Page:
For most children who grew up in the 1980’s outside their parents’ places of birth the yuletide periods usually bring sweet memories of home – bound journeys to the country sides whereby in convivial and memorable atmosphere, kids of diverse homes become engaged in reunion. Families will usually gather in village squares to exchange jokes, tell stories or tales- by- moonlight and generally run around in merriments and celebratory moods.
In those days, most Nigerian kids truly viewed Nigeria as “home, sweet home”. Even in schools, children were indoctrinated with the propaganda song of “Oh my home, Oh my home….”
The bastardization of the nation’s economy during the several years of corrupt military and inept civilian administrations, has unleashed adverse economic pains so much so that the pangs of poverty and the excruciating consequences of the collapse of social infrastructures, have forced so many Nigerians to emigrate in their droves to other countries especially in Europe, America and Asia in search of greener pastures.
In mid-October 2009, the Geneva based United Nations High Commission for Refugees (UNHCR), disclosed that 13,200 asylum claims came from Iraqis, making it the top country of origin for the fourth successive year, and 12,000 came from Afghans.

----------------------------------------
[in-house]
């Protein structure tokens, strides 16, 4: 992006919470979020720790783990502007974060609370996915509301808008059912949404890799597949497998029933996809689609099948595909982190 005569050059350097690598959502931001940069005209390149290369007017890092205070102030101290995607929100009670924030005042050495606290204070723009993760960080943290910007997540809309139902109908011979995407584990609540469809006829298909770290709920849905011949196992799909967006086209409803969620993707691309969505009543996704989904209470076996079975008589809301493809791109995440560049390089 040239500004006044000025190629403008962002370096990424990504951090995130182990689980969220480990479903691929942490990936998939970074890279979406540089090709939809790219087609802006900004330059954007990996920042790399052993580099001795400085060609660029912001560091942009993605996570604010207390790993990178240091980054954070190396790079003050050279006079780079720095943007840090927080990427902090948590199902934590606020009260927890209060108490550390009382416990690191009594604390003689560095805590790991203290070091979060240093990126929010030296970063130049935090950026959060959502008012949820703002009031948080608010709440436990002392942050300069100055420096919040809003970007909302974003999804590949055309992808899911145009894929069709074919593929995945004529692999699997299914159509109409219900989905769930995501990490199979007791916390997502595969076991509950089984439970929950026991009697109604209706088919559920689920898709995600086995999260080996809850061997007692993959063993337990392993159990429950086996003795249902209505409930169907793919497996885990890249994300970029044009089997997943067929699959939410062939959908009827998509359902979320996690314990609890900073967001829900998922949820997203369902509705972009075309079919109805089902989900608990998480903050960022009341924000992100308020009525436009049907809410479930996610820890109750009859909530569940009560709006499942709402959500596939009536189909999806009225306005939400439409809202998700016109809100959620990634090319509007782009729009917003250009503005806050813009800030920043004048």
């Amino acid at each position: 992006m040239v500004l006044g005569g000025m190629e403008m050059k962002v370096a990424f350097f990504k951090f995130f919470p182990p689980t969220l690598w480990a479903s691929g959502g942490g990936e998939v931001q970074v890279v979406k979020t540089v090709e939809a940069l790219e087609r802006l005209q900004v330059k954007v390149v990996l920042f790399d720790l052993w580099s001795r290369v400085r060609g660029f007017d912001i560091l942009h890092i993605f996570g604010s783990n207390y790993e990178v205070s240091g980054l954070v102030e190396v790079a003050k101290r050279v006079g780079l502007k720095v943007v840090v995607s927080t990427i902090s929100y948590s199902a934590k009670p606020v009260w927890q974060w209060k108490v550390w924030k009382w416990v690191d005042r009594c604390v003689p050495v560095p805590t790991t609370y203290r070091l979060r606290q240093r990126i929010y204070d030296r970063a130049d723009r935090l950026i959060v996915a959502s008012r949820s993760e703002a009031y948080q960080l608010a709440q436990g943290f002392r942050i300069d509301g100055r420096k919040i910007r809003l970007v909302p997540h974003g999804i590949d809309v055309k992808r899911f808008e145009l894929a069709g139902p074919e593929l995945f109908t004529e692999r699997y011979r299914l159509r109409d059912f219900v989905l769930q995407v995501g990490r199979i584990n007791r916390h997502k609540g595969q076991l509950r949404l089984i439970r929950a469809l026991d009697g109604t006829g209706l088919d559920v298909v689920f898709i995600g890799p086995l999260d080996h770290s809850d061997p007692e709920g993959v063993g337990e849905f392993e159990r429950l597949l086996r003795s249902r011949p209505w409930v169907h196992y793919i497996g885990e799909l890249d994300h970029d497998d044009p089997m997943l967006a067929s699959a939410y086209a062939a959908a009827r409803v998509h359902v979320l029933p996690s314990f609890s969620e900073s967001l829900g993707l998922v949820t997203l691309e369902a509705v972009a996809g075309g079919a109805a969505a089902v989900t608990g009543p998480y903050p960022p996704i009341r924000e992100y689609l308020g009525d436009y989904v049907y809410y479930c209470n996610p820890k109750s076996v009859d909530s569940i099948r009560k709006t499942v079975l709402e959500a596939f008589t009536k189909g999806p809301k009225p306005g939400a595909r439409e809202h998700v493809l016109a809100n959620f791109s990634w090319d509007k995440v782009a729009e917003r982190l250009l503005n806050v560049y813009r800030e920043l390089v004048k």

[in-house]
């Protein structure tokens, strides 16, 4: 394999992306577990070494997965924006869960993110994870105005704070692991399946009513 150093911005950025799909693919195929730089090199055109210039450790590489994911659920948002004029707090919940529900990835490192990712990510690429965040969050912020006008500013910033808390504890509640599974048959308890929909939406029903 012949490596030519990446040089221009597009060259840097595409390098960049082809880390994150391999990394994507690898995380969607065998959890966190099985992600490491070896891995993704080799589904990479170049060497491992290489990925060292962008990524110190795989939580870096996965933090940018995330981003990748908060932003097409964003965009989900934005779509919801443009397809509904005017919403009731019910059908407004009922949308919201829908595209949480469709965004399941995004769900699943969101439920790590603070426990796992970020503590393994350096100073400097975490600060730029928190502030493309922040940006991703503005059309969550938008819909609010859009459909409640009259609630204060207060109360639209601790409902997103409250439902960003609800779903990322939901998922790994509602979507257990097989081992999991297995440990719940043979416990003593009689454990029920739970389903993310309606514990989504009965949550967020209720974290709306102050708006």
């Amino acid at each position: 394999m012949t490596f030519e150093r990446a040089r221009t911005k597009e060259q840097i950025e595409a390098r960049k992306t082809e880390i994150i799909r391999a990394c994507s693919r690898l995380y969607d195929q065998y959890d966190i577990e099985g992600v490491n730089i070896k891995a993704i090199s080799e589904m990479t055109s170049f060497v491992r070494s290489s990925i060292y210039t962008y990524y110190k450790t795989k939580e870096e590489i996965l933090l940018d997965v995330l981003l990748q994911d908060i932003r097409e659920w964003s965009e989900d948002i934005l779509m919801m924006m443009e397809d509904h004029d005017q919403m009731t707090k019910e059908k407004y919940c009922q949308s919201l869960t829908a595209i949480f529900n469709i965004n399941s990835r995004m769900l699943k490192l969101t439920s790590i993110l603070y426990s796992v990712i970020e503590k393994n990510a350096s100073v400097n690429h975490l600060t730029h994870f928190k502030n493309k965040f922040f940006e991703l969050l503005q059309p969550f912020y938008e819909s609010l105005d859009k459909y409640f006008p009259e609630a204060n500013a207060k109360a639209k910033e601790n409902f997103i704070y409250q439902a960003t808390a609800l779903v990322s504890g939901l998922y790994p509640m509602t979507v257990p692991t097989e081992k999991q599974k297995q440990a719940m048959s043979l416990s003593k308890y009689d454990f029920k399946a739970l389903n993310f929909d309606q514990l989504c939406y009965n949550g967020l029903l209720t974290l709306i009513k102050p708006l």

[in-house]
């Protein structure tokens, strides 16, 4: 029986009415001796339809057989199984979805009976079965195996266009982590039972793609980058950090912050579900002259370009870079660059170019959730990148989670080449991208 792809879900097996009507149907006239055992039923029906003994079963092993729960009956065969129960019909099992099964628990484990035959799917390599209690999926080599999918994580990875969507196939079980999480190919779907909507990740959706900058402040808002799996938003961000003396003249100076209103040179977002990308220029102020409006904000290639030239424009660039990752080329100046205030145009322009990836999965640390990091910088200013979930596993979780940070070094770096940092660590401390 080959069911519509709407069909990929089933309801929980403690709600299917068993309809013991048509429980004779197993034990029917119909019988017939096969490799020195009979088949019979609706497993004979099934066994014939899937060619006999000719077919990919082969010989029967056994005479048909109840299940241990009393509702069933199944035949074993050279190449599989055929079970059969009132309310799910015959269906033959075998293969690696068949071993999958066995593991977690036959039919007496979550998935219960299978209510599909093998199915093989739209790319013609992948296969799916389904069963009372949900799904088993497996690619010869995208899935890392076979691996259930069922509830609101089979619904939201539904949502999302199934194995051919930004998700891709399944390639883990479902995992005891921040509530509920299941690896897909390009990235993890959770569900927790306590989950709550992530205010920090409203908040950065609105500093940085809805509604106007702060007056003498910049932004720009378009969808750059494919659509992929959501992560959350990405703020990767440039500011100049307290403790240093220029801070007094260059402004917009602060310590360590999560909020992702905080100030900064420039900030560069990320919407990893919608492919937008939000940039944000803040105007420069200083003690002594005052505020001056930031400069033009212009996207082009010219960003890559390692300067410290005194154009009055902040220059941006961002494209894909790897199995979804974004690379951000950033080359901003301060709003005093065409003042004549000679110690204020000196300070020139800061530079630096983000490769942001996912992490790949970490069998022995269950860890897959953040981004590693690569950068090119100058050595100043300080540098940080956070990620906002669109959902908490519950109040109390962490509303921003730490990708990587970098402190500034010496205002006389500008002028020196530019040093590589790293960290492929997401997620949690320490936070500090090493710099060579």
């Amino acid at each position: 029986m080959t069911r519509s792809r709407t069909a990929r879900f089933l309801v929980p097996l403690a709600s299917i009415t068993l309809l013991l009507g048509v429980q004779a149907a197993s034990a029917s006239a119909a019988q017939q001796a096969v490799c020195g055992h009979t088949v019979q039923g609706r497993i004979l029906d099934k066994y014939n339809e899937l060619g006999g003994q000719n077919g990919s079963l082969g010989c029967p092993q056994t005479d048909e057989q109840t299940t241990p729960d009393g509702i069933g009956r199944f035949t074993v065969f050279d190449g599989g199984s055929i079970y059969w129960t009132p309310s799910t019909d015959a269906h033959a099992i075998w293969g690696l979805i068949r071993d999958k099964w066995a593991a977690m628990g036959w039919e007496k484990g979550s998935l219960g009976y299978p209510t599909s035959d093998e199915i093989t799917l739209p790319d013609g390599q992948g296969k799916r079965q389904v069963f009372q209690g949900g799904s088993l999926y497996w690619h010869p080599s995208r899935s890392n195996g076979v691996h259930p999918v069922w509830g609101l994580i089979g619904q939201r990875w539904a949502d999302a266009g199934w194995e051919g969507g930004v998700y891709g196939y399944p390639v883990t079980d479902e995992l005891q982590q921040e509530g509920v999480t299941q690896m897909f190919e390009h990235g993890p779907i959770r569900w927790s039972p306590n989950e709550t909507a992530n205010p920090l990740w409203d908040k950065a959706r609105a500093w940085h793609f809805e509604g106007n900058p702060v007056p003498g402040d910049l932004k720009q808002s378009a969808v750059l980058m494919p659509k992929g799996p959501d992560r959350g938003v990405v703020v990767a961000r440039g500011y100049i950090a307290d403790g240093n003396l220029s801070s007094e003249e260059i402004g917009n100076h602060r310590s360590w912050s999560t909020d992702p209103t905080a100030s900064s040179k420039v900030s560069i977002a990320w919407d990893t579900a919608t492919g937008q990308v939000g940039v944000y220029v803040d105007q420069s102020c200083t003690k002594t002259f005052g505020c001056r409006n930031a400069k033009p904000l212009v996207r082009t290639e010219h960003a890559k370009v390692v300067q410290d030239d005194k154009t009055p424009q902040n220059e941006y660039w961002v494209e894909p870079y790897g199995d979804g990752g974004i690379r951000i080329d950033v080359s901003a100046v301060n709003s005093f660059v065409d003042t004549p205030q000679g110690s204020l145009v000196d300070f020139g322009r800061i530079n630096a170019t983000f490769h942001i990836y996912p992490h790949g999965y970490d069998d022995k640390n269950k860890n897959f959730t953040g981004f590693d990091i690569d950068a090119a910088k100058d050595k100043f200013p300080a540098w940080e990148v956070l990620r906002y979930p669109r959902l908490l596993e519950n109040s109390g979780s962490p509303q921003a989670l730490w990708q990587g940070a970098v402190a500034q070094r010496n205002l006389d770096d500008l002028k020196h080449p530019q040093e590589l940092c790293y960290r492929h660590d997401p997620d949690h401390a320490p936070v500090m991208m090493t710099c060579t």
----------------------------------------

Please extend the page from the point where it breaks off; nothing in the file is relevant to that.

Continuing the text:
From Africa, Somalia came third with 11,000 Somalians seeking asylum. Specifically regarding Nigeria, which came seventh on the list, about 7,700 Nigerians had already sought asylum by the end of June this year or the end of the second quarter of the year, according to the UNHCR report.
Besides, based on comparison with the same time last year, 2008, Nigeria is also among countries where the percentage of asylum seekers has significantly increased.
In fact, so far this year, the highest percentage increase among the major source countries of asylum seekers is Nigeria with a 47 percent increase in the number of asylum claims when compared with last year’s.
For instance, by the end of the first quarter of 2008, 2,471 Nigerians had been registered as seeking asylum in industrialized nations, while for the same period this year, that number is now 3,793.
In the second quarter of last year, 2,761 Nigerians had been registered by the UN agency as making asylum claims, compared to 3,890 at the end of the same period this year.
During the eight year misrule of Olusegun Obasanjo which accounted for the most brutal economic impoverishment of millions of Nigerians brought about by the large scale corruption perpetrated by political office holders, over 250,000 Nigerians were deported from European and Asian countries.
The then comptroller General of Nigeria Immigration service Uzoamaka Nwizu [late] was quoted as saying that;
“In year 2002 alone, our records confirms the deportation from Europe and other parts of Asia of more than 250,000 young girls and boys involved in prostitution and child labor”
Psychologists say that women and children are the major victims of human trafficking. Women are trafficked for prostitution and large numbers of children are sold into bonded labor.
For millions of Nigerians, Nigeria is no longer “home, sweet home!”
To rebrand Nigeria and make it truly sweet home for us all, the citizens must become intolerant of corruption and speak out in condemnation of corruption among office holders.
* Onwubiko heads the Human Rights Writers’ Association of Nigeria.